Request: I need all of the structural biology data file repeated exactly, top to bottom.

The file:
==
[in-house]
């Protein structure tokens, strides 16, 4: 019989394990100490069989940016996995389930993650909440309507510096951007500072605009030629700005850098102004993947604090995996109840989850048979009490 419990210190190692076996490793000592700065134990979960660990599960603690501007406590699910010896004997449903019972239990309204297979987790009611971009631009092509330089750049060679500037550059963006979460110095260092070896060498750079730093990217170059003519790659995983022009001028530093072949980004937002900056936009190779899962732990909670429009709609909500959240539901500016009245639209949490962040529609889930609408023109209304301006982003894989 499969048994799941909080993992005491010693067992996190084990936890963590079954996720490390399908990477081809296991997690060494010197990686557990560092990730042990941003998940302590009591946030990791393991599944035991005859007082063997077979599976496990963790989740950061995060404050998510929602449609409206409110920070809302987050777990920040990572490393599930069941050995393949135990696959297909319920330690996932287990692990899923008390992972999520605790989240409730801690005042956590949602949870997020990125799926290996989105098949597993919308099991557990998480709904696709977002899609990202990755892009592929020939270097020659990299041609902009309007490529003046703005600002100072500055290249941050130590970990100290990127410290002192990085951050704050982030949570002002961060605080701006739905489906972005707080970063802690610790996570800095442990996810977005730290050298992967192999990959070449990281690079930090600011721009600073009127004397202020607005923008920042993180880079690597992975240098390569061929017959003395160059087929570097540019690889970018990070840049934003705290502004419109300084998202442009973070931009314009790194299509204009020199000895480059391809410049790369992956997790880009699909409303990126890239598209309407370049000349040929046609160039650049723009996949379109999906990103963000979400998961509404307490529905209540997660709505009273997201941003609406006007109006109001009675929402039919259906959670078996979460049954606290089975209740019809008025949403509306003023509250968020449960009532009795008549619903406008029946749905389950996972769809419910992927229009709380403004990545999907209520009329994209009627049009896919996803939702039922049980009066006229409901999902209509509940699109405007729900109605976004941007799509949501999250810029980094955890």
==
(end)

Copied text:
[in-house]
């Protein structure tokens, strides 16, 4: 019989394990100490069989940016996995389930993650909440309507510096951007500072605009030629700005850098102004993947604090995996109840989850048979009490 419990210190190692076996490793000592700065134990979960660990599960603690501007406590699910010896004997449903019972239990309204297979987790009611971009631009092509330089750049060679500037550059963006979460110095260092070896060498750079730093990217170059003519790659995983022009001028530093072949980004937002900056936009190779899962732990909670429009709609909500959240539901500016009245639209949490962040529609889930609408023109209304301006982003894989 499969048994799941909080993992005491010693067992996190084990936890963590079954996720490390399908990477081809296991997690060494010197990686557990560092990730042990941003998940302590009591946030990791393991599944035991005859007082063997077979599976496990963790989740950061995060404050998510929602449609409206409110920070809302987050777990920040990572490393599930069941050995393949135990696959297909319920330690996932287990692990899923008390992972999520605790989240409730801690005042956590949602949870997020990125799926290996989105098949597993919308099991557990998480709904696709977002899609990202990755892009592929020939270097020659990299041609902009309007490529003046703005600002100072500055290249941050130590970990100290990127410290002192990085951050704050982030949570002002961060605080701006739905489906972005707080970063802690610790996570800095442990996810977005730290050298992967192999990959070449990281690079930090600011721009600073009127004397202020607005923008920042993180880079690597992975240098390569061929017959003395160059087929570097540019690889970018990070840049934003705290502004419109300084998202442009973070931009314009790194299509204009020199000895480059391809410049790369992956997790880009699909409303990126890239598209309407370049000349040929046609160039650049723009996949379109999906990103963000979400998961509404307490529905209540997660709505009273997201941003609406006007109006109001009675929402039919259906959670078996979460049954606290089975209740019809008025949403509306003023509250968020449960009532009795008549619903406008029946749905389950996972769809419910992927229009709380403004990545999907209520009329994209009627049009896919996803939702039922049980009066006229409901999902209509509940699109405007729900109605976004941007799509949501999250810029980094955890």